Sitting In a Room Watching People Sitting In Other Rooms
What Netflix's "The Circle" and "Love is Blind" have in common with a 1969 work by an experimental composer.
The "pods" in Love is Blind. Image courtesy of Netflix
“I am sitting in a room different from the one you are in now. I am recording the sound of my speaking voice and I am going to play it back into the room again and again until the resonant frequencies of the room reinforce themselves so that any semblance of my speech, with perhaps the exception of rhythm, is destroyed. What you will hear, then, are the natural resonant frequencies of the room articulated by speech. I regard this activity not so much as a demonstration of a physical fact, but more as a way to smooth out any irregularities my speech might have.” –Alvin Lucier, “I Am Sitting in a Room” (1969)
I, too, am sitting in a room, typing this. You are probably sitting in some room reading this. Is this a show? Has interaction transcended physicality? How akin is this exchange to the all too-common conversation where two friends are talking and one abruptly says “we should have a podcast?” Does this, sitting in opposing rooms and what unfurls therein, a TV show make?
It seems Netflix has the answer this question. This year, the streaming giant released The Circle and Love Is Blind, two reality shows efforts you’ve likely already binged or at least heard about. The Circle, a game show, puts contestants in Airbnb-core apartments and has them participate in social-media-inspired games to determine who can be the last influencer standing, the winner of $100,000 and our hearts. Love Is Blind does have its participants leave their respective rooms, but it begins—obviously, with Nick Lachey—with men and women in “pods” where they can communicate but they can’t see one another until the man proposes and the woman says yes. The couples then move in together (into another room), and then after a month have a wedding (in another room, still).
Alvin Lucier’s piece is a profound statement about generation loss—his reverberation creates a reminder. The sound of Lucier’s voice bounces back onto itself into oblivion, into an ambient, cacophonous void, becoming a sonic sign of a physical space. The Guardian described Lucier’s piece as “music about listening,” and it’s true. Special, lasting art invokes a thought or a feeling anyone can circle around in their head, but not one that they can necessarily articulate, and as Lucier’s annunciation dissolves over 45 minutes he does “demonstrate a physical fact” of a kind of oneness between objects and the space they occupy, whether he intends to or not.
The Circle, then, should be described as television about watching and what it means to be watched online. The “Big Brother” elements of reality television have always been just below the paper-thin facade of the format and The Circle does its best to strip away many of the “real” elements of reality TV. These people aren’t going to get in dangerous fights. They’re not going to pushed to any physical limits. They’re not even going to see each other.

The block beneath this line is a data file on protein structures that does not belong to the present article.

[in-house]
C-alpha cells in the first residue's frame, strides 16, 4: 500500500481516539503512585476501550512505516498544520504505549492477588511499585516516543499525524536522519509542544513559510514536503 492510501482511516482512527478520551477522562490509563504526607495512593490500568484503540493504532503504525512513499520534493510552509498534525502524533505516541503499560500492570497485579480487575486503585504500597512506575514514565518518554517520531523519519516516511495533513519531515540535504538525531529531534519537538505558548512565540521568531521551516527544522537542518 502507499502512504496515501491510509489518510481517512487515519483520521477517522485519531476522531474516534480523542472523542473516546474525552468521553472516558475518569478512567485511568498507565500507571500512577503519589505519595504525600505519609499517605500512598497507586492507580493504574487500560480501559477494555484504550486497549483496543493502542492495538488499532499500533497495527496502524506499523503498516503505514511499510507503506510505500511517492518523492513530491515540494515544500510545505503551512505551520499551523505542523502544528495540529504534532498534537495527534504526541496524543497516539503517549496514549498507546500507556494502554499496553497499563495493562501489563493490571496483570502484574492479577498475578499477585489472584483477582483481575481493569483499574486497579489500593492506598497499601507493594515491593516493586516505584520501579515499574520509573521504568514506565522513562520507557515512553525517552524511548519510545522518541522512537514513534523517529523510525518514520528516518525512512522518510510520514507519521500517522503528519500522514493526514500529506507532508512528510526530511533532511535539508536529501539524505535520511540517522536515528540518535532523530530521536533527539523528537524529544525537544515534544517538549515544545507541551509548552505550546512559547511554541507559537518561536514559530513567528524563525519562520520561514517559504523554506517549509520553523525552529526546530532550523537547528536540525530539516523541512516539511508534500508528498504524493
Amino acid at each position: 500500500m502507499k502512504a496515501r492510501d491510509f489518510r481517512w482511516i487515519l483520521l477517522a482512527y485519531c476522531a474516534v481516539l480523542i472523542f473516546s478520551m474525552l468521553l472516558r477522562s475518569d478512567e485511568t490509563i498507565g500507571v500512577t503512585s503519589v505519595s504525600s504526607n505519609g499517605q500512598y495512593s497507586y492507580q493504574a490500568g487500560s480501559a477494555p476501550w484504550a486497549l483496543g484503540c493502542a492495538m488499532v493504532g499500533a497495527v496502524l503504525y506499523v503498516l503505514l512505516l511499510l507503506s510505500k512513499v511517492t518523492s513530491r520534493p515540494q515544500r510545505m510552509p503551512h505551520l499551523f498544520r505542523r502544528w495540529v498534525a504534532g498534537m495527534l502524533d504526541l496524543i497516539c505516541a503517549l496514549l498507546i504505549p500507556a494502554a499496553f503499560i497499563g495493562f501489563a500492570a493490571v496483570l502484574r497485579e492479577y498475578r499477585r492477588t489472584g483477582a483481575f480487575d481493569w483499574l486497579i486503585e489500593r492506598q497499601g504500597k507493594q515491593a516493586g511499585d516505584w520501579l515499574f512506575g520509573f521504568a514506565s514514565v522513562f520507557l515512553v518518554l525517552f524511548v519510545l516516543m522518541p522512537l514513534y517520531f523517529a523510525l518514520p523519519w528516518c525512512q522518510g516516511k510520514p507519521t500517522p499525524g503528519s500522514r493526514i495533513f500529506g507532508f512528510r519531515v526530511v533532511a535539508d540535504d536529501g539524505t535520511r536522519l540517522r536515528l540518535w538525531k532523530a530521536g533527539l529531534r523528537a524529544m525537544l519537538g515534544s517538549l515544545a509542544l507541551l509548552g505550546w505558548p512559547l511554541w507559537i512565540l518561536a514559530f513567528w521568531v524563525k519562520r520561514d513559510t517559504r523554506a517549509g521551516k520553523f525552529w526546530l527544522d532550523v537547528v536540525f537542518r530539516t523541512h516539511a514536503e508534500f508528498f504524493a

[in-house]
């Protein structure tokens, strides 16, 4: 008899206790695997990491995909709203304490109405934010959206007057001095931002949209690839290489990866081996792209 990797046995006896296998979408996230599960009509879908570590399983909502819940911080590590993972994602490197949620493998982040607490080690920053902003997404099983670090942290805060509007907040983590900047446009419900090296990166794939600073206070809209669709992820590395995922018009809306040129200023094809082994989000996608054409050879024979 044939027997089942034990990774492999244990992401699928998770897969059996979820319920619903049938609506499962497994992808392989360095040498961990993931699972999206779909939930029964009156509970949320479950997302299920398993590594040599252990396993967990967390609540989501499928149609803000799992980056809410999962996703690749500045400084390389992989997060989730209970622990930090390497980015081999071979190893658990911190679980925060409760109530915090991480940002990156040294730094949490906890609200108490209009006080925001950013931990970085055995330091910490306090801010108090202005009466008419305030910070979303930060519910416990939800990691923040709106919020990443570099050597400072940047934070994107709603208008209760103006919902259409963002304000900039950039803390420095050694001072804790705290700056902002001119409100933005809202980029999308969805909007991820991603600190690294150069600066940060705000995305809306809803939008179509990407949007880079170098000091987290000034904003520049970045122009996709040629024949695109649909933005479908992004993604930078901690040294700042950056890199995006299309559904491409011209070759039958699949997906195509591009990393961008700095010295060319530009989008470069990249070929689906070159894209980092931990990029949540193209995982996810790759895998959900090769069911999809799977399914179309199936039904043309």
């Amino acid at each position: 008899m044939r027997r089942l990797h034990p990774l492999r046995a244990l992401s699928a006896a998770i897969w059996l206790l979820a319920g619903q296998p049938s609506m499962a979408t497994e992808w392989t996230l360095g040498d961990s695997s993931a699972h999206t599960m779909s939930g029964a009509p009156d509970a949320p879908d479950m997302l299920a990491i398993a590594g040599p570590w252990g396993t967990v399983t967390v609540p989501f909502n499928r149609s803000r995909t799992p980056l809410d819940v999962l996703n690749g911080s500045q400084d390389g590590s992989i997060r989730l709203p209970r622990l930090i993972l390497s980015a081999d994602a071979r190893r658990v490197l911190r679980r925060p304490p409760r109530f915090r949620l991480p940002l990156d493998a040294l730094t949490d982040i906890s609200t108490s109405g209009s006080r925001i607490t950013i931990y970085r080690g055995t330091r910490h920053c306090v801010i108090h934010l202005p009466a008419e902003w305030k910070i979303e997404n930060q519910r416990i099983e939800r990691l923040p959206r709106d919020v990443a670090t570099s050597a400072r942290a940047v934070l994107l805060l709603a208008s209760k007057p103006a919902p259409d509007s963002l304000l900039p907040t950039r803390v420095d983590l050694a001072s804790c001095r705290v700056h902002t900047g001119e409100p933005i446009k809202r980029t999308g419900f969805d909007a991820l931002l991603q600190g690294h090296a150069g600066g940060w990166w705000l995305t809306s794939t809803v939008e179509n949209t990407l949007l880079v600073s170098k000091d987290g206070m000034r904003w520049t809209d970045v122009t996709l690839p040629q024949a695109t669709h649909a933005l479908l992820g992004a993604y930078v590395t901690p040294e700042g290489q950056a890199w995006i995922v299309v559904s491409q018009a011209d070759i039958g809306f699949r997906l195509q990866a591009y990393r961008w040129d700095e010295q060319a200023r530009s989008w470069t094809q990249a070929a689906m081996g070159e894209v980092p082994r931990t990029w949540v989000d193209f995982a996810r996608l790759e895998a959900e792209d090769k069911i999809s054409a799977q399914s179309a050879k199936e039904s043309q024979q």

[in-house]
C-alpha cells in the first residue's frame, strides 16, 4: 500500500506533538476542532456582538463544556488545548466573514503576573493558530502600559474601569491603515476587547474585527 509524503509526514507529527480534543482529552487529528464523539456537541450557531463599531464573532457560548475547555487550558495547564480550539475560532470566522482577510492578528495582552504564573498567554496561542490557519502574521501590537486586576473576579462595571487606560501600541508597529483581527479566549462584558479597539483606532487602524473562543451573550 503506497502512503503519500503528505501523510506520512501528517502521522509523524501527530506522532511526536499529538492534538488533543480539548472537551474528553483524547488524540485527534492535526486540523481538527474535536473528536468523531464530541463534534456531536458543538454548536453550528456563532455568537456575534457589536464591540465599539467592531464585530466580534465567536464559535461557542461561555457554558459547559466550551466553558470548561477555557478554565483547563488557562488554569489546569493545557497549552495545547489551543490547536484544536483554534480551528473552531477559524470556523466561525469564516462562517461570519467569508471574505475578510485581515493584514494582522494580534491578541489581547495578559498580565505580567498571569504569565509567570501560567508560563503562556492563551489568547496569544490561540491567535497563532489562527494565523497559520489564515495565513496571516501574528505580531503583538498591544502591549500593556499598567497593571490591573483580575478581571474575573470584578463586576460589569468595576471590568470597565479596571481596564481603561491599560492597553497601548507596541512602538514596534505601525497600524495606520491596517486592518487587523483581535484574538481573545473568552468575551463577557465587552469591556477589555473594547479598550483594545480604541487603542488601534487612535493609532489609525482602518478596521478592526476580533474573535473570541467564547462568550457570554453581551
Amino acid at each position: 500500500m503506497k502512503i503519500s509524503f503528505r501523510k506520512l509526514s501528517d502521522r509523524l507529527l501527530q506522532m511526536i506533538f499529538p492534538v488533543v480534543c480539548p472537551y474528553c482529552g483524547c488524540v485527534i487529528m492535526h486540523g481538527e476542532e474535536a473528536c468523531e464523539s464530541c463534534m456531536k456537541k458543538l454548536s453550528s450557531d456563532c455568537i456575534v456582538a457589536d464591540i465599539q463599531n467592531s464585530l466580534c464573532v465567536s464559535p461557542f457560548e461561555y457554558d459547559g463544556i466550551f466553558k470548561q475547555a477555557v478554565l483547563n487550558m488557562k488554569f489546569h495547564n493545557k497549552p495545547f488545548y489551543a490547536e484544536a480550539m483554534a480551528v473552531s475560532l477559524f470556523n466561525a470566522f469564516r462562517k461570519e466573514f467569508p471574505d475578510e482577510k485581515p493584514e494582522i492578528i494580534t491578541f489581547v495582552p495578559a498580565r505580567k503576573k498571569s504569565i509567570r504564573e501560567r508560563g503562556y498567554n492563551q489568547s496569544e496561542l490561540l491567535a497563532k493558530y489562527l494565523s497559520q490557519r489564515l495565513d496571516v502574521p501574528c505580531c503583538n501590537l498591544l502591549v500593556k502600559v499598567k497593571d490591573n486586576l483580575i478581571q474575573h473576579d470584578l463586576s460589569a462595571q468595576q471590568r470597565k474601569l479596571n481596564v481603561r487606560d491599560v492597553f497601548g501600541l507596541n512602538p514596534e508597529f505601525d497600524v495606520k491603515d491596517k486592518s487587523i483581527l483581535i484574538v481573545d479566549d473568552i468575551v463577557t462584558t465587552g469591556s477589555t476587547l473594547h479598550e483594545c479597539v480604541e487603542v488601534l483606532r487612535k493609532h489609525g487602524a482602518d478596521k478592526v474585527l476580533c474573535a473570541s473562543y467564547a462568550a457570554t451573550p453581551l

Love Is Blind goes even further in some respects, letting an audience in on a couple’s presumably most vulnerable, intimate, and blossoming moments. As opposed to The Bachelor’s beyond-parody connections, the relationships on Love Is Blind are meant to feel more pure, or more actual given that they’re made without the feeling of physical attraction (though, as everyone else has noted, They Are All Hot). The rest of the show plays out like one might expect a reality dating show to play out, and of course it gets recapped in the reunion episode by the cast in a room without an audience where they talk about what happened in their original rooms without a view. A different kind of Russian doll, provided by Netflix.
It can be easy to forget that watching a show or a movie on Netflix is not just picking an item off of a menu. It’s interacting with the Internet. It’s offering more data about yourself from your room to the faceless format on the other side of the screen. When an interaction like that is returned, when it goes both ways it becomes social media.
In some ways, The Circle and Love Is Blind aren’t representation as much as they are adaptation. The task of creating a show like The Circle isn’t just answering the question of ”What will attract viewers on social media?” but asking, ”What does social media look like in physical form?” The result is innovative, maybe, but it’s far from dynamic. The romantic hopefuls on Love Is Blind, too, can barely stop themselves from talking about how vacant and upsetting modern dating is. And yet, the conversations these relationships build their base on still sound straight out of Tinder or Hinge.
In Lucier’s piece, annunciation evaporates. Vowels, consonants, words are morphed into uncomplicated airflow, and in the process Lucier exposes an object’s ethereal relationship to its space. He asks these questions from a room and is able to answer them through an abundance of technology.
Recently, the phrase ”social distancing" has become the new standard for navigating real life. We distance ourselves physically, but staying social, staying tuned-in requires sitting in rooms and looking at screens. The shows on Netflix have always sought to reflect the interests of their subscribers, but maybe, The Circle and Love Is Blind brought us to our alternative reality, before we even knew it was real. How’s that for algorithm learning?